$150-Million PCP Ring Broken With Arrests of 11 Nationwide

United Press International

Federal agents and police have broken up a nationwide PCP manufacturing and distribution ring that annually produced up to $150 million worth of the drug, made in Los Angeles with chemicals stolen from Eastman Kodak Co.

At least 11 people were arrested coast-to-coast Friday and more than $1 million worth of PCP was seized or purchased by undercover officers during a 10-month investigation into the drug operation, authorities said.

The base chemical for PCP, a film-cleaning solvent known as piperidine, was pilfered from the Eastman Kodak plant in Rochester, N.Y., by two employees and smuggled to Washington, authorities said.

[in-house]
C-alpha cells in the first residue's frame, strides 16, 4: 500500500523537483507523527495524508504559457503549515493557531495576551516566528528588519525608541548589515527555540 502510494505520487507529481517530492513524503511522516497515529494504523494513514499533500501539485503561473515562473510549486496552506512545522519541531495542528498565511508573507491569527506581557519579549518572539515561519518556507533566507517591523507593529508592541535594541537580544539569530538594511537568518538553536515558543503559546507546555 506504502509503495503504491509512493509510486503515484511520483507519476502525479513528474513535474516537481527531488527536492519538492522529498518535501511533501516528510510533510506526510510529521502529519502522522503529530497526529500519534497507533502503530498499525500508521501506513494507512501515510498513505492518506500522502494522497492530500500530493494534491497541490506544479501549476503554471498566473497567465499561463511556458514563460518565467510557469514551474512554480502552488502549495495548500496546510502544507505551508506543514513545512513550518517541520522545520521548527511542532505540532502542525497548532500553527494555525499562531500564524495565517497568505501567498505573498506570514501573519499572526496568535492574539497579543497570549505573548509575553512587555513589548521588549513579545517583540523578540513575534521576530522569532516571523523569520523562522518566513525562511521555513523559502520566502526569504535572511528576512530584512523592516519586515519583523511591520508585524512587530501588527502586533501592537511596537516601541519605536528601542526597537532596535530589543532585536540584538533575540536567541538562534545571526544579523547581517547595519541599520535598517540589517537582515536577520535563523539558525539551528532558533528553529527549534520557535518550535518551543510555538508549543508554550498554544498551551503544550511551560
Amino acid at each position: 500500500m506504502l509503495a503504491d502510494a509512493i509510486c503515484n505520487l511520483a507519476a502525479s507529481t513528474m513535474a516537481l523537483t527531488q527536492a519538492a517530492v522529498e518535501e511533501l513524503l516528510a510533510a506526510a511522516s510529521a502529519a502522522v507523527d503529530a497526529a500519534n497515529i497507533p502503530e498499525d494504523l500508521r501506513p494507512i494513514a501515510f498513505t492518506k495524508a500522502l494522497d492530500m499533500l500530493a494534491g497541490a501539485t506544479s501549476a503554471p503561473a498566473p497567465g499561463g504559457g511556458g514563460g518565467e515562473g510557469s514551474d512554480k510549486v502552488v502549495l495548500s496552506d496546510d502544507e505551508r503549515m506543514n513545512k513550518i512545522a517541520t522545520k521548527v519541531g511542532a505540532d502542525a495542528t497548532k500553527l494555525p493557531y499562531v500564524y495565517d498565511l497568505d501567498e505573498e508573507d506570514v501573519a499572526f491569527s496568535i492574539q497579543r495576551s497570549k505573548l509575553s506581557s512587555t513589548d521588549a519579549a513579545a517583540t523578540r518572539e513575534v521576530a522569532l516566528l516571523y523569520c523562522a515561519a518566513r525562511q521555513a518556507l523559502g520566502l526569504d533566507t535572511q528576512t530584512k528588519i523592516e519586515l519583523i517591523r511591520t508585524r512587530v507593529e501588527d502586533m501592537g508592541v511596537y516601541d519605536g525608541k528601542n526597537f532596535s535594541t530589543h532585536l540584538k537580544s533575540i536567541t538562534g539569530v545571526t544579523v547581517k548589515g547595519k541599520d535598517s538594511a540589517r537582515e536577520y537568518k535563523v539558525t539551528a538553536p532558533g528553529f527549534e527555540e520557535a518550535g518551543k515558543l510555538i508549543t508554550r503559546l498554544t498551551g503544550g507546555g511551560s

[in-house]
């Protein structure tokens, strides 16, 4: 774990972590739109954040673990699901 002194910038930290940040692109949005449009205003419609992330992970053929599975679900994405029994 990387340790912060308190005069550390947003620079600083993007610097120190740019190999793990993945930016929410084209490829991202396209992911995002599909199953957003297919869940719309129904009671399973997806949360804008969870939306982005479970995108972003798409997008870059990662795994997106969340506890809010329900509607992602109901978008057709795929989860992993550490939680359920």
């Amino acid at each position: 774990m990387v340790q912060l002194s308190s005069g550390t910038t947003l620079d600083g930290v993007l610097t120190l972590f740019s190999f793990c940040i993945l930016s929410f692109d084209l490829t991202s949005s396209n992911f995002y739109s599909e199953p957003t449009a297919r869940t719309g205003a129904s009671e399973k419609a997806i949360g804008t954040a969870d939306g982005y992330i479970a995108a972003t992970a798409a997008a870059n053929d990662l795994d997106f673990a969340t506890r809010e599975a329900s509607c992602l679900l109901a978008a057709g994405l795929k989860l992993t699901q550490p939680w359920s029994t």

The piperidine was then flown to Los Angeles, where the PCP was made and shipped back to the Baltimore-Washington area by airplane, by rail through Chicago, or by car through Texas and the South.


In Los Angeles, Drug Enforcement Administration investigators raided a suspected drug laboratory in the 1600 block of West 58th Street and arrested two women, DEA spokesman Johnnie Granados said. It was not immediately known what was found at the lab or whether other labs were raided.

The two women, Lavall Nolan and Brenda McGowan, were arrested on suspicion of conspiracy to possess and distribute the drug and booked at Sybil Brand Institute, Granados said.

Agents expected to arrest three more suspects in the area, he said.

The PCP ring was believed to have been “one of the main” pipelines of the drug into the nation’s capital and Baltimore, said Carl Jackson, special agent in charge of the DEA’s Washington field office.


The accused mastermind of the drug ring was identified by police as James Holcomb, 46, of Hillcrest Heights, Md., who was arrested at a hotel in nearby Oxon Hill.